Re: [saag] AD review of draft-iab-crypto-alg-agility-06

Viktor Dukhovni <ietf-dane@dukhovni.org> Sun, 26 July 2015 21:26 UTC

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Date: Sun, 26 Jul 2015 21:26:20 +0000
From: Viktor Dukhovni <ietf-dane@dukhovni.org>
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Subject: Re: [saag] AD review of draft-iab-crypto-alg-agility-06
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On Sat, Jul 18, 2015 at 10:30:19AM +0200, Kathleen Moriarty wrote:

> > 2.9: I'm not really a fan of blessing weaker algs for OS, but I lost
> > that argument before. I wonder if we would get consensus if this
> > said that weak algs are better than no encryption but still MUST be
> > deprecated as soon as feasible?
> 
> I don't think we've really debated this enough to get consensus.  I don't
> think weaker algs fit into our agreed definitions for OS.  I just recall
> your debate with Pete on another draft, but think a wider debate is needed
> to see what the consensus is.  I don't think weaker algorithms should fit
> into the definition.

What fits into OS is due consideration of interoperability constraints.
When clear text is sufficient, encryption is "desirable" and
authentication is "icing on the cake", it is a shame to resort to
cleartext, (or hard fail and ultimately lead the user to abandon
OS as too much pain for too little gain) just because encryption
might involve the use of tarnished algorithms.

What that all boils down to, is that with existing application
protocols, that are already doing OS (be it by another name), one
should be willing to tolerate tarnished algorithms that are "the
best" that some non-trivial fraction of peers can support at any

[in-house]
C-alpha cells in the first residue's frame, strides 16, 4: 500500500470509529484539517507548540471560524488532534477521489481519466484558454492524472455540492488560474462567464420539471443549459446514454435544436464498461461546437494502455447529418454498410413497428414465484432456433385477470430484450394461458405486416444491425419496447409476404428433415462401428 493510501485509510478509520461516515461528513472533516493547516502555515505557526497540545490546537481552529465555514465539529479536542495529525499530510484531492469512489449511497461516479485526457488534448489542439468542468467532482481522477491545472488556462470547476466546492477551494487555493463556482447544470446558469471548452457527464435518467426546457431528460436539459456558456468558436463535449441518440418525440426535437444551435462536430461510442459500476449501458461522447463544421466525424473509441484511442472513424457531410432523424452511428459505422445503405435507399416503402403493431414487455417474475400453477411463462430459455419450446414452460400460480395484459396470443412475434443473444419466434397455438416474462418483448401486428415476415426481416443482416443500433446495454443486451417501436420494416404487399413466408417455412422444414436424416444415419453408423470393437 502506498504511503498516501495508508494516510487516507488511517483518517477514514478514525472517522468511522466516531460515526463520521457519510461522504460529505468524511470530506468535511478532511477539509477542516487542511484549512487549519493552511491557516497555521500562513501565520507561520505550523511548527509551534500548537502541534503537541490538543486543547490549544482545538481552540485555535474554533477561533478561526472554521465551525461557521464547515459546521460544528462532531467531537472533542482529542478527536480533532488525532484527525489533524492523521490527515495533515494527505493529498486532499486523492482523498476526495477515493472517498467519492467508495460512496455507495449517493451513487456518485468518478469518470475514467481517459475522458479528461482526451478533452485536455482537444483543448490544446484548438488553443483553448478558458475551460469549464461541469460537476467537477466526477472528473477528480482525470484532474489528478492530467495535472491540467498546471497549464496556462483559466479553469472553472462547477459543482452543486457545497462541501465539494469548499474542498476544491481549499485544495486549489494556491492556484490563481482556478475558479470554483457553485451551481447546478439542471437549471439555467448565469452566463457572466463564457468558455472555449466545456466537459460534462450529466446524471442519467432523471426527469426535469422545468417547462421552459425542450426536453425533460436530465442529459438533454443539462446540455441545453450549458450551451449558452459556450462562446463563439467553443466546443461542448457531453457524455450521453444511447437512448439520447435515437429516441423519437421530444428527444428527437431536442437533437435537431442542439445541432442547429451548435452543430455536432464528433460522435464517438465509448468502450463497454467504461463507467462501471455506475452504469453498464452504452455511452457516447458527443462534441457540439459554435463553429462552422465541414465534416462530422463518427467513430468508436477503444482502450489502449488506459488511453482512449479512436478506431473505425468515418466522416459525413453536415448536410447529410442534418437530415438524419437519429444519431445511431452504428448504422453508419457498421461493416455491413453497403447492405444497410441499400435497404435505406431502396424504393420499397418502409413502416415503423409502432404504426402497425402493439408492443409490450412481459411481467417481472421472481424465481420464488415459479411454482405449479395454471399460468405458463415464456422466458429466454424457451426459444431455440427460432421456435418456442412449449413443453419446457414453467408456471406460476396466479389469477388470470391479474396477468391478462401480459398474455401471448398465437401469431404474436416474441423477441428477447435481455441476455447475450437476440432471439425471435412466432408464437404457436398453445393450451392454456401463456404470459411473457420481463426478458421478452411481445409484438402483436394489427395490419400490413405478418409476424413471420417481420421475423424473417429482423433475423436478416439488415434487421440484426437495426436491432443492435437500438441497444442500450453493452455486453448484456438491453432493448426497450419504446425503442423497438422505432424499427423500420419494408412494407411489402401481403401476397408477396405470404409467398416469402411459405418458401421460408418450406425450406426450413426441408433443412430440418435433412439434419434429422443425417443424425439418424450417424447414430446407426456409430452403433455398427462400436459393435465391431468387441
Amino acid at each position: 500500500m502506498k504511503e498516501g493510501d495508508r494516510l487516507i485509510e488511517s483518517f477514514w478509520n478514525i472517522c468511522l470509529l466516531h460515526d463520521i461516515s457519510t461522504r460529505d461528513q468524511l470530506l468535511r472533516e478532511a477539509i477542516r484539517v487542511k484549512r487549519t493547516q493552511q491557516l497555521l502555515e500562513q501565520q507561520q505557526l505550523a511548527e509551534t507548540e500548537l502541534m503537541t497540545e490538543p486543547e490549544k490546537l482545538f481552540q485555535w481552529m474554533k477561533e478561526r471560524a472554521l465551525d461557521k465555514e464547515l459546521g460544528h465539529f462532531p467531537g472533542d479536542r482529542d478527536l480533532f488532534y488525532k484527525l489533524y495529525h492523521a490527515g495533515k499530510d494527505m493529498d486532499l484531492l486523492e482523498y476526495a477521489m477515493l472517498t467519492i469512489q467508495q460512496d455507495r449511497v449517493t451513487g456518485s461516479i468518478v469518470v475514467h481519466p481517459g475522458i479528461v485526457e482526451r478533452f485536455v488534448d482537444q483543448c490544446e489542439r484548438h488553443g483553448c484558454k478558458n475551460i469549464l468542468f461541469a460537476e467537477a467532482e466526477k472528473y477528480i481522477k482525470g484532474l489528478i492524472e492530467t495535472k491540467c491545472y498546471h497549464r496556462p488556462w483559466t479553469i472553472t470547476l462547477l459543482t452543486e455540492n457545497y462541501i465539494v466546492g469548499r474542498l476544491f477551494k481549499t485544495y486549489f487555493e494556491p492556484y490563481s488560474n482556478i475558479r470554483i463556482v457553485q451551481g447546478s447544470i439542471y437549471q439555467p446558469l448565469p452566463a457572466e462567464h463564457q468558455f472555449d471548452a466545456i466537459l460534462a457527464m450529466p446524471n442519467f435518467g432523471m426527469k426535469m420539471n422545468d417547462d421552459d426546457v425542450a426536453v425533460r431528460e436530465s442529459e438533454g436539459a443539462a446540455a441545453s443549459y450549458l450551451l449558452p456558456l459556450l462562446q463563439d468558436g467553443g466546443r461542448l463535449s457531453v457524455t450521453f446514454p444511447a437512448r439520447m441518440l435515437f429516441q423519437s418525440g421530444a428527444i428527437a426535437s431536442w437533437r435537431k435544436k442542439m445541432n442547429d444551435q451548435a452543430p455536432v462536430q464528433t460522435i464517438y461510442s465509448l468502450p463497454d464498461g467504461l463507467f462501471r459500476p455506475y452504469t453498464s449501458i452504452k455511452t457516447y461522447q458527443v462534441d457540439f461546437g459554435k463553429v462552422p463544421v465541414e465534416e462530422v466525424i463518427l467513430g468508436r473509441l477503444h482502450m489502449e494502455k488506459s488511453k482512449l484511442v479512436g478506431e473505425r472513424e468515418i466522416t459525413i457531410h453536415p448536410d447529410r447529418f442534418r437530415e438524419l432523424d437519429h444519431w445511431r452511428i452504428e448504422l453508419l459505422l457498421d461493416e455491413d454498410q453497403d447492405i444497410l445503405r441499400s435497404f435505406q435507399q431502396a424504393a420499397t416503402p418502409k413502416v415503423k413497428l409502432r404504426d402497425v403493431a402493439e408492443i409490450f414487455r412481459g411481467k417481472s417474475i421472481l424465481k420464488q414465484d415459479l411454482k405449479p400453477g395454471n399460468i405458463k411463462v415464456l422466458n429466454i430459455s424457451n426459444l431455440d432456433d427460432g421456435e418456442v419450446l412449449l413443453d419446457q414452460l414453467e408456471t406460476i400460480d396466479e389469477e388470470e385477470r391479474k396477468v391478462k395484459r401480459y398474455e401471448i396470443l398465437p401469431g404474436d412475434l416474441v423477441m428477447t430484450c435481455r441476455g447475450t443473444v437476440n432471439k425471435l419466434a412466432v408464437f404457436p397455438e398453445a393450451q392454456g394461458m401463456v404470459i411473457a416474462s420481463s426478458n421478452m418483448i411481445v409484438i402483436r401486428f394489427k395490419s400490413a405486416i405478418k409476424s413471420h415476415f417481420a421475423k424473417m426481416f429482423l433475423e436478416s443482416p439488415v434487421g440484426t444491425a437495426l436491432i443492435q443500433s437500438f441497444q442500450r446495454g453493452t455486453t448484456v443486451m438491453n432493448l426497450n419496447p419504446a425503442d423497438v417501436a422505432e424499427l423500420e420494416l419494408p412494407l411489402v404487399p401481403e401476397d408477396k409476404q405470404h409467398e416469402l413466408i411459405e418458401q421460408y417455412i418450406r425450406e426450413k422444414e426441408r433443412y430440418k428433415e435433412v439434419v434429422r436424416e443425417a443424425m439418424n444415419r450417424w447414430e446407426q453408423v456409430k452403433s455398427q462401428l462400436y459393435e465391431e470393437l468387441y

given time.

No tarnished algorithm needed for interop should be kept on
life-support in perpetuity.  The expectation is that over time
(somewhat lagging similar changes in mandatory security protocols)
tarnished algorithms also disappear from opportunistic protocols.

For example, opportunistic TLS in Postfix (by default) no longer 
includes support for "export" ciphers, SSLv2, SSLv3 or 1DES.

If and when OS is introduced in new applications or protocols, with
no legacy installed base setting interoperability constraints, no
tarnished algorithms should be accepted.  New protocols should,
if possible, start with a clean slate.  That is, from inception
start by satisfying as many as possible of:

	TLS 1.2 or higher (of course no SSLv2/SSLv3)
	No "export" ciphers
	No 1DES, RC4, IDEA, RC2, ...
	No MD5 or SHA1,
	...

Then as the protocol ages, and more things are deprecated,
interoperability constraints may at a later date mean that
newly tarnished crypto is kept around longer with OS than
otherwise, but only long enough to allow for an orderly
phasing out of the algorithm to the point where negligibly
few peers require continued support.

-- 
	Viktor.